"Flu Nightmare: In Severe Pandemic, Officials Ponder Disconnecting Ventilators From Some Patients." No, that's not a Facebook entry from Sarah "death panels" Palin. Instead, that's the headline put up by the blue-chip investigative outfit, Pro Publica: With scant public input, state and federal officials are pushing ahead with plans that -- during a severe flu outbreak -- would deny use of scarce ventilators by some patients to assure they would be available for patients judged to benefit the most from them.
The plans have been drawn up to give doctors specific guidelines for extreme circumstances, and they include procedures under which patients who weren’t improving would be removed from life support with or without permission of their families.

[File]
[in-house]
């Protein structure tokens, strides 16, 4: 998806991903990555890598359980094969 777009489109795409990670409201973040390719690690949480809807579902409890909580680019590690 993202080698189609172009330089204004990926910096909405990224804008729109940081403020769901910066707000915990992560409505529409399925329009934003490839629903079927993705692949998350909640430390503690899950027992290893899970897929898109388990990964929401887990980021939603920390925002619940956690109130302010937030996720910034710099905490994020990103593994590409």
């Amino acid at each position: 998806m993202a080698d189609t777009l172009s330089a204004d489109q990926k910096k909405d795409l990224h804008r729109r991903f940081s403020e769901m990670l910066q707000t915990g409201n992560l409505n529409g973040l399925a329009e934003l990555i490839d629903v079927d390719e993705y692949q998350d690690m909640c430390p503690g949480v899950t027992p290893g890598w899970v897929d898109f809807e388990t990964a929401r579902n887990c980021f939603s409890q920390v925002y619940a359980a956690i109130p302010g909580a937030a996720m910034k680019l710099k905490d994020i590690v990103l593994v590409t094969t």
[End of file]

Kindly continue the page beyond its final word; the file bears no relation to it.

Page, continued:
Pro Publica, helmed by Paul Steiger, the former managing editor of The Wall Street Journal, is funded by private donors, so it is not in the business of sensational headlines to sell papers. So when one of Steiger's team members, Sheri Fink, writes, people should take heed: Many of the draft guidelines, including those drawn up by the Veterans Health Administration, are based in part on a draft plan New York officials posted on a state web site two years ago and subsequently published in an academic journal. The New York protocol, which is still being finalized, also calls for hospitals to withhold ventilators from patients with serious chronic conditions such as kidney failure, cancers that have spread and have a poor prognosis, or "severe, irreversible neurological" conditions that are likely to be deadly.
There's no way to know if any of this will happen, but the Pro Publica report is a window into the triaged future we seem to be heading towards.
For those who say, "It can't happen here," well, maybe it will.